Blocking Inflammation Receptor Kills Breast Cancer Stem Cells, U-M Study Finds

ANN ARBOR, Mich., Jan. 5 /PRNewswire-USNewswire/ -- Scientists at the University of Michigan Comprehensive Cancer Center have uncovered an important link between inflammation and breast cancer stem cells that suggests a new way to target cells that are resistant to current treatments.

The researchers identified a receptor, CXCR1, on the cancer stem cells which triggers growth of stem cells in response to inflammation and tissue damage. A drug originally developed to prevent organ transplant rejection blocks this receptor, killing breast cancer stem cells and preventing their metastasis in mice, according to the study.

Cancer stem cells, the small number of cells that fuel a tumor's growth, are believed to be resistant to current chemotherapies and radiation treatment, which researchers say may be the reason cancer so often returns after treatment.

"Developing treatments to effectively target the cancer stem cell population is essential for improving outcomes. This work suggests a new strategy to target cancer stem cells that can be readily translated into the clinic," says senior study author Max S. Wicha, M.D., Distinguished Professor of Oncology and director of the U-M Comprehensive Cancer Center. Wicha was part of the team that first identified stem cells in breast cancer.

Results of the current study appear online in the Journal of Clinical Investigation and will appear in the journal's February print issue.

CXCR1 is a receptor for Interleukin-8, or IL-8, a protein produced during chronic inflammation and tissue injury. When tumors are exposed to chemotherapy, the dying cells produce IL-8, which stimulates cancer stem cells to replicate. Addition of the drug repertaxin to chemotherapy specifically targets and kills breast cancer stem cells by blocking CXCR1.

Mice treated with repertaxin or the combination of repertaxin and chemotherapy had dramatically fewer cancer stem cells than those treated with chemotherapy alone. In addition, repertaxin-treated mice developed significantly fewer metastases than mice treated with chemotherapy alone.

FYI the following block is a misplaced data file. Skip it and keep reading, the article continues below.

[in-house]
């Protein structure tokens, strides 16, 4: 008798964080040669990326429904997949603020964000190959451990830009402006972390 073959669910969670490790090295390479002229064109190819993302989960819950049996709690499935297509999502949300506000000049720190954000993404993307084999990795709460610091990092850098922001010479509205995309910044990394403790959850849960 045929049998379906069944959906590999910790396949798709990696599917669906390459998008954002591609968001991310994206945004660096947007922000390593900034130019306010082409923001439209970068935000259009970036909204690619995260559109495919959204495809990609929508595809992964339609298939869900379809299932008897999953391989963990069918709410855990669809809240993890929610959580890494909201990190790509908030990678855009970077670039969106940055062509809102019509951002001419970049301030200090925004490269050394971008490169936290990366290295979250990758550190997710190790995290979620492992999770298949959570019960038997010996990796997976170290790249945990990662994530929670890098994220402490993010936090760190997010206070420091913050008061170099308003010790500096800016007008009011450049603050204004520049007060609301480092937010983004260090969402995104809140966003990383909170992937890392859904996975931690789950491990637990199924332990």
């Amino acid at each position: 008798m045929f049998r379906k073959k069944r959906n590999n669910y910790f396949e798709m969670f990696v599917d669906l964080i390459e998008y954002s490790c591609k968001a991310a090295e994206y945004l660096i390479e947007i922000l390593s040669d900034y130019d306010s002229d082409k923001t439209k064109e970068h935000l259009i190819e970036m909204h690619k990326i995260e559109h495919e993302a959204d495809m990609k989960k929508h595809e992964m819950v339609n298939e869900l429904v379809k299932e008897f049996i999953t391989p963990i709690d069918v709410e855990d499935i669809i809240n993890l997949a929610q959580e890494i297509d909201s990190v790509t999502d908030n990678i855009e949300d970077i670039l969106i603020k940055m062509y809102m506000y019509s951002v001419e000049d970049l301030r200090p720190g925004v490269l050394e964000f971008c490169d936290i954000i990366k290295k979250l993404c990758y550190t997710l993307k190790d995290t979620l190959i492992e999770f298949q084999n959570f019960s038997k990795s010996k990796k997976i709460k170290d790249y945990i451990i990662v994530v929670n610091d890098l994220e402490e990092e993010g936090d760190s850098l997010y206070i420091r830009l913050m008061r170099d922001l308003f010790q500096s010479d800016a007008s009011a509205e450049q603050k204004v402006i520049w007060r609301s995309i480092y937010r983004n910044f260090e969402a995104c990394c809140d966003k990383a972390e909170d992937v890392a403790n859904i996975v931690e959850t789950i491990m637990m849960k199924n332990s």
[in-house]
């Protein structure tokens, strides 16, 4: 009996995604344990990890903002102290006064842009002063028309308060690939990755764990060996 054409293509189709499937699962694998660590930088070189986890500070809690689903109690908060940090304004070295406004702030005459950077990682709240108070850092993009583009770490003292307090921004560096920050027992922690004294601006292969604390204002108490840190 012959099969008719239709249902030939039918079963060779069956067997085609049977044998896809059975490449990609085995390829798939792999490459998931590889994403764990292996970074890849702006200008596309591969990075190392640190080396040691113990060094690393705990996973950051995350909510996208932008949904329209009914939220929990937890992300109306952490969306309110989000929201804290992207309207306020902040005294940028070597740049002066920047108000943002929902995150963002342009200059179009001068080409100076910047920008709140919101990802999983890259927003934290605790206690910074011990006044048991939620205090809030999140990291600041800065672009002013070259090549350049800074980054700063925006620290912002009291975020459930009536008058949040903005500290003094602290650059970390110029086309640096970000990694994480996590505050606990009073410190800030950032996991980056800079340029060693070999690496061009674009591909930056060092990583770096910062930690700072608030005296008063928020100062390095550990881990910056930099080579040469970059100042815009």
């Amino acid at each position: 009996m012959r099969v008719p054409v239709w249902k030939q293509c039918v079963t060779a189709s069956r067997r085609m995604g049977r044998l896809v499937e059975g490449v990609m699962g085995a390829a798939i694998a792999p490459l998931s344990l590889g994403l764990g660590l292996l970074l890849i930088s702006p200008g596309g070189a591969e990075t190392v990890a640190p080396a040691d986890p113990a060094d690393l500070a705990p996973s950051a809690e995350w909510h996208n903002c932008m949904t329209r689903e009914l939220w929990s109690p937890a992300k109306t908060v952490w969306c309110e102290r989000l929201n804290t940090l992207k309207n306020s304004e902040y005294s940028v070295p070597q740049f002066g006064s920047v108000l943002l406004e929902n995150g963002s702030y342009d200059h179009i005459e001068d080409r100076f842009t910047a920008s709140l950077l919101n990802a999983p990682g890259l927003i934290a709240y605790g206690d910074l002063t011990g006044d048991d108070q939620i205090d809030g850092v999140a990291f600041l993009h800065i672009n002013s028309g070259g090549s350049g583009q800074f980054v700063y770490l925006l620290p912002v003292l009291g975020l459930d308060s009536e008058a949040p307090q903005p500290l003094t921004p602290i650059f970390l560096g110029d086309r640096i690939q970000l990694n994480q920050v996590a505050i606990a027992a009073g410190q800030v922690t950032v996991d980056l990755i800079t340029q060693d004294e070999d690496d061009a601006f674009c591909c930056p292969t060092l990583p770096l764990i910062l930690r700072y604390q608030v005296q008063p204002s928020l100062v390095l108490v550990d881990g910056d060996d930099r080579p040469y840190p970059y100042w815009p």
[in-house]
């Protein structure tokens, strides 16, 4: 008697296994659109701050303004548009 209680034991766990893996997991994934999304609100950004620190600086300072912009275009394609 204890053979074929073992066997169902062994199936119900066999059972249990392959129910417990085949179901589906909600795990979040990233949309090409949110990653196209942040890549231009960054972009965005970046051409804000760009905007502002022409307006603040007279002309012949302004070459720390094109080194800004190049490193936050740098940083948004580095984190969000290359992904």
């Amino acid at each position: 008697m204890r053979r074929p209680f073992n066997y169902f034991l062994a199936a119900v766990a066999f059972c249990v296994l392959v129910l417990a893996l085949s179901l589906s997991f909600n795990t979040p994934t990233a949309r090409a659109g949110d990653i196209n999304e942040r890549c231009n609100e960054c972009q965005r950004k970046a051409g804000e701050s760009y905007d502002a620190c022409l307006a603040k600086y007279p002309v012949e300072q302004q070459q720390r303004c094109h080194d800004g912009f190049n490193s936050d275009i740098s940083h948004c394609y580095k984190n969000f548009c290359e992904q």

"These studies suggest that important links between inflammation, tissue damage and breast cancer may be mediated by cancer stem cells. Furthermore, anti-inflammatory drugs such as repertaxin may provide a means of blocking these interactions, thereby targeting breast cancer stem cells," Wicha says.

Repertaxin has been tested in early phase clinical trials to prevent rejection after organ transplantation. In these studies, side effects seem to be minimal. There are no reports of using repertaxin to treat cancer.

Note to patients: This work was done in cell cultures and mice. Repertaxin is not available to patients at this time and no clinical trials are yet planned.

Breast cancer statistics: 194,280 Americans will be diagnosed with breast cancer this year and 40,610 will die from the disease, according to the American Cancer Society.

Additional authors: Christophe Ginestier, Suling Liu, Mark Diebel, Hasan Korkaya, Ming Luo, Marty Brown, Jun-Lin Guan, Gabriela Dontu, all from U-M; and Julien Wicinski, Olivier Cabaud, Emmanuelle Charafe-Jauffret, Daniel Birnbaum, all from Universite de la Mediterranee, Marseille, France

Funding: National Institutes of Health, Breast Cancer Foundation, Taubman Institute, Department of Defense, Inserm, Institut Paoli-Calmettes, Institut National du Cancer, Ligue Nationale Contre le Cancer

Disclosure: The University of Michigan has filed for patent protection on this technology, and is currently looking for a commercialization partner to help bring the technology to market.

Reference: Journal of Clinical Investigation, Vol. 120, No. 2, February 2010; doi:10.1172/JCI39397

Resources:

U-M Cancer AnswerLine, 800-865-1125

U-M Comprehensive Cancer Center, www.mcancer.org

SOURCE University of Michigan Comprehensive Cancer Center



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